Footy legend

May 2, 2016 at 7:01 am | Posted in Uncategorized | Leave a comment
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Footy002

That empty feeling.

In 1971, when I was six, my parents went on holiday to Fiji.

Apparently, our church had a network of families that looked after each other’s children (I assume, in time of crisis).

I was thus deposited for two weeks, in a strange house, with a clan I’d never met.

They were nice enough people, but I wasn’t a happy camper.

It was an Australian Rules Football family.

The boys were early teens – a chronic chasm between us.

They were interested in nothing but footy.

My research suggests they went on to do very large things in the code.

The intense irony, however, is that my father despised footy.

Each time a team took the field, he loudly articulated his fervent wish that all players would sustain excruciating injuries and die.

I’d had years of this indoctrination.

Now, on my dad’s whim, I was accompanying future AFL premier players to endless practice sessions on cold, windswept ovals.

As I’d been bookish from the start, this was not a great match.

Each morning, Mrs Footy would impress on me her cure-all: a large mug of boiling water.

Meanwhile, Radio 3XY played Eagle Rock by Daddy Cool over and over – fixing this tale in time.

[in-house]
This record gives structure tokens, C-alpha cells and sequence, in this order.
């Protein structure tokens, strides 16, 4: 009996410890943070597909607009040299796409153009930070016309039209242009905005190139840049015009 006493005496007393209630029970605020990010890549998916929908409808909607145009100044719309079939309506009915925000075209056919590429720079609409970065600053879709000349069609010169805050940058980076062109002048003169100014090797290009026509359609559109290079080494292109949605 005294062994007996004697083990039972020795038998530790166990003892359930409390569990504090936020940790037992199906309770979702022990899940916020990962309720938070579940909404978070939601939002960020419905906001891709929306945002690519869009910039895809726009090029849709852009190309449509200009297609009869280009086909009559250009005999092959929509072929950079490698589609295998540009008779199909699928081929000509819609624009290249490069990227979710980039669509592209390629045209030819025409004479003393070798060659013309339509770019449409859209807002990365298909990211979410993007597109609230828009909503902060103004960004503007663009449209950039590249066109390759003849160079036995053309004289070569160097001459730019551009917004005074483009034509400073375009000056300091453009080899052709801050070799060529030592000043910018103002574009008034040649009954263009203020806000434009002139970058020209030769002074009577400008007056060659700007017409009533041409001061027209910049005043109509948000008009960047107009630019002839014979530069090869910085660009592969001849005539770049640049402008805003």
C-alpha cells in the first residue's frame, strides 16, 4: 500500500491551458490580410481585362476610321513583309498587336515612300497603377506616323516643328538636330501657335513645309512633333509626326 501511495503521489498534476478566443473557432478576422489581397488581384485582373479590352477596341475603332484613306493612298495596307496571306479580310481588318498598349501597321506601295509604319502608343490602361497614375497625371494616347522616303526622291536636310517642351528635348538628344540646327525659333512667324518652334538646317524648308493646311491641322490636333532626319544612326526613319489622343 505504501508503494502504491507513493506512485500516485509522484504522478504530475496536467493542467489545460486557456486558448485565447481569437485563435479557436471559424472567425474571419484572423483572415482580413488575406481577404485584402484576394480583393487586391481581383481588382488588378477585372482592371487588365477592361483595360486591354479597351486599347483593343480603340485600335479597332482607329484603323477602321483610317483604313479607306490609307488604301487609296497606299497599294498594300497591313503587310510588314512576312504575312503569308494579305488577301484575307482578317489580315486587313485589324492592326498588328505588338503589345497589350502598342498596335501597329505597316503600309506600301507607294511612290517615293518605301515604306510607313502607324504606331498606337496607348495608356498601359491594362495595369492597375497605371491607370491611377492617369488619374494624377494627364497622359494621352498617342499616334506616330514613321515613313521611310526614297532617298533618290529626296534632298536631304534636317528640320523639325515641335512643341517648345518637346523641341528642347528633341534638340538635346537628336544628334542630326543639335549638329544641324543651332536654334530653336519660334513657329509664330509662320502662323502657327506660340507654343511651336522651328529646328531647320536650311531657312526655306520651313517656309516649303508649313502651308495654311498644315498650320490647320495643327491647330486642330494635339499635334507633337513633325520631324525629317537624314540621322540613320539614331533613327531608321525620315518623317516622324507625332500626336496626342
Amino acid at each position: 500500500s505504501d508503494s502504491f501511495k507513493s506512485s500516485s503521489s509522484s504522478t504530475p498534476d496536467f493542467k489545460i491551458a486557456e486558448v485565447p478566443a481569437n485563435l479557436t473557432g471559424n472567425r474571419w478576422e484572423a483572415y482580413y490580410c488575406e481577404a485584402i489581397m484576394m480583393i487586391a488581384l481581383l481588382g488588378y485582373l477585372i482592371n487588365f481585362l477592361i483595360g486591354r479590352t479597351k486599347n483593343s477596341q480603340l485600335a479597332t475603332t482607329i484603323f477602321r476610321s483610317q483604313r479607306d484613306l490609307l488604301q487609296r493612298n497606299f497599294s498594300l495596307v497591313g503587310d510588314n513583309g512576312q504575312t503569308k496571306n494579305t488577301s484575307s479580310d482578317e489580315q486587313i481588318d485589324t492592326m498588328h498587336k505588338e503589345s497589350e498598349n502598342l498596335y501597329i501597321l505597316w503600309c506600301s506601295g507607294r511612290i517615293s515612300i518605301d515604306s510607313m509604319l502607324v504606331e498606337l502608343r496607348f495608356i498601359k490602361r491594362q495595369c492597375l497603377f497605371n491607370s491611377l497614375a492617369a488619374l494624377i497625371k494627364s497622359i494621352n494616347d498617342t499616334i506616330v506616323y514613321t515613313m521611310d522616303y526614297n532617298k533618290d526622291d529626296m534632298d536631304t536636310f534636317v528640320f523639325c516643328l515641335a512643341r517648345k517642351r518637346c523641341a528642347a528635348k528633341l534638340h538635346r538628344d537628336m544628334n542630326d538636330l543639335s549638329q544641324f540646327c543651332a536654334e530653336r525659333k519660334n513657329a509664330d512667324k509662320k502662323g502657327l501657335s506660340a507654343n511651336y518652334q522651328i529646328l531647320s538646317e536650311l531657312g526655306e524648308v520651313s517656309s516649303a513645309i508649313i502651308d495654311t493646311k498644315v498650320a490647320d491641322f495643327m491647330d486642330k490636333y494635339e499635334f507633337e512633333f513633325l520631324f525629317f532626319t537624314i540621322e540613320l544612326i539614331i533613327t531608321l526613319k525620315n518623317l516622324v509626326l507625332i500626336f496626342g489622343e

I was so unhappy, I couldn’t sleep.

I stood in the hall, which featured garish green arboreal wallpaper.

I wept for my absent parents, home, possessions and bed.

After some time, Mrs Footy heard me and rose to see what was wrong.

We were not confidantes.

And my behaviour was as un-footy as one could get.

So despite her efforts, I remained upset in the gloom.

The fortnight dragged. The house, to my best recollection, was book free.

Fourteen hot waters and 56 Eagle Rocks later, my parents collected me.

On arriving home, my mother gave me a Fiji T-shirt and a horse of woven straw.

She also gave me a book.

Even better, it was part of the Enid Blyton series I’d been avidly collecting.

The Folk of the Faraway Tree.

I was stunned. Books were BIG gifts, reserved for very special occasions.

Why then, already in receipt of Pacific largesse, would I also be given a book?

It turned out that my dear mother, foreseeing a poor degree of fit with the host family, had given Mrs Footy not one book, but two – replete with maternal messages of love and support.

These were intended to comfort me at trying times – such as crying at night, among strangers, in a distant, forest-themed scene.

Mrs Footy, in the immense excitement of footy, hot water and Eagle Rock, had forgotten all about these precious (possibly unfamiliar) items until my parents returned.

I got the second book, Adventures of the Wishing-Chair, on my next very special occasion.

(My crisis over, Mum reverted to her customary thrift.)

The Footy family’s name echoes in our media to this day.

And while I’m not completely sure that’s who I stayed with,

the stats back me up.

Brought to you by The Feisty Empire and Imagine Day.

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